You will probably agree that a donkey’s tail is a challenging plant to grow, especially indoors, if you have one in your collection of succulents. Despite being a member of the hardy sedum family, this succulent is delicate and loses its leaves easily.

This succulent, sometimes known as a burro’s tail, may thrive in sandy soil and morning sunlight. However, in order to give donkey’s tail the greatest care possible, you must be aware of the ideal growing conditions. Here are the perfect circumstances for your burro’s tail to grow.

Why is the tail of my donkey losing leaves?

Donkey tail can withstand drought conditions well, but only to a degree, thanks to its leaves and stems’ ability to store water. The light beads, however, become even paler when they shrink and fall from the tails during extended dryness. You might observe the same phenomenon if a donkey tail is overwatered, particularly during its wintertime resting period. Water delivery to the stems and beads is halted by suffocating roots. Beads crumble and fall once more. Donkey tail can loose its beads due to inadequate lighting and insufficient humidity. When donkey tail sedum is grown inside, this frequently occurs.

Are succulents mist-friendly?

When I first learned about succulents, I was fascinated by the notion that they couldn’t die. They were frequently referred to as very low maintenance plants that adored being neglected. That sounds fairly simple, hmm.

To add to my bewilderment, I frequently heard the word “succulent” used in the same sentence as the word “cactus.” We won’t get into it here because there is a really fantastic essay on this site that explains the link between cacti and succulents, but a widespread misconception regarding cacti is that they never require water. Because I believed succulents required little to no water, I occasionally misted them rather than watering them. They love to be ignored, right? They require little upkeep, right? Well, I hate to ruin the surprise, but my succulents barely made it through this abuse.

The scoop about misting and watering is as follows:

*Water: After the dirt has dried, drown your succulents in water. Put them in water until the bottom of the pot is filled with water. If you have a catch pan, remove any water that has accumulated there. The best kind of pots are unglazed, porous ones with drainage holes (think terracotta pots). Your succulents will appreciate that they allow them to breathe.

*Low Maintenance: Succulents grow in nature with shallow roots that quickly absorb water and store it in their leaves, stems, and roots for periods of drought. Succulents are considered low maintenance because of this. They are designed to hold water for extended periods of time, so you don’t need to water them as frequently as some plants, like every other day. They won’t wither and die while you’re away, so you may travel with confidence. Just remember to give them a good drink when you do water them!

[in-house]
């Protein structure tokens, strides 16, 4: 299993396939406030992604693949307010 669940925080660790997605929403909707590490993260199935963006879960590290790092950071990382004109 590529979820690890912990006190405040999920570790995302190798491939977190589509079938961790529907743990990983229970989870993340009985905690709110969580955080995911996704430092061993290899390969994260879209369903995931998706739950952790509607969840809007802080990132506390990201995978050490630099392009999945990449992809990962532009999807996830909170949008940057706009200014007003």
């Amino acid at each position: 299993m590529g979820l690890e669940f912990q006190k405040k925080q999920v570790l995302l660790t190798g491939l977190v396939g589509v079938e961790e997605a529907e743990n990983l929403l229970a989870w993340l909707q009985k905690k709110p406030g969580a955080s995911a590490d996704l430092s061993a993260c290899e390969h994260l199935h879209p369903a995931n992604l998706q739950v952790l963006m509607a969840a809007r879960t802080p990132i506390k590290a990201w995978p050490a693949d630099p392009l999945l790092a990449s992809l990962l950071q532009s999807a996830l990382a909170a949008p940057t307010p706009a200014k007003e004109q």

*Water Type: Rainwater or distilled water are the ideal water types to utilise. Numerous minerals in tap water can accumulate in the soil and even appear on plant leaves.

*Watering Frequency: A number of factors determine how frequently you water (climate, season, humidity, pot size, pot type, drainage etc). The best general rule is to wait until the soil has dried before watering it again. The roots may decay if the soil isn’t given a chance to dry up or if water is left in the catch pan. You can stick your finger into the ground and feel around to determine the amount of moisture in the soil, or you can use a moisture metre (commonly sold in gardening centres or online and relatively inexpensive).

Leave the misting to the babies, please! Actually, fully developed succulents dislike being misted. Because they prefer dry environments, misting them will alter the humidity in the area around the plant. Additionally, this might cause decay. To gently hydrate your propagation babies’ tiny, sensitive roots, spray them.

Why is the yellowing of my donkey tail?

Sedum morganianum, also referred to as donkey tail plant, is a resilient plant that needs little upkeep. It only requires consistent watering and quick-draining soil, like do all succulents.

It requires relatively little maintenance, making it the perfect plant for beginning gardeners. It is a very delicate plant, and if you look at its leaves the wrong way, they will often fall off, yet it is quite durable and unaffected by harsh surroundings.

Overwatering is likely to be the cause of your donkey tail plant’s yellowing leaves, if you see them. Succulents with donkey tails take in water through their roots and store it in their leaves. The thick and full leaves are a result of this.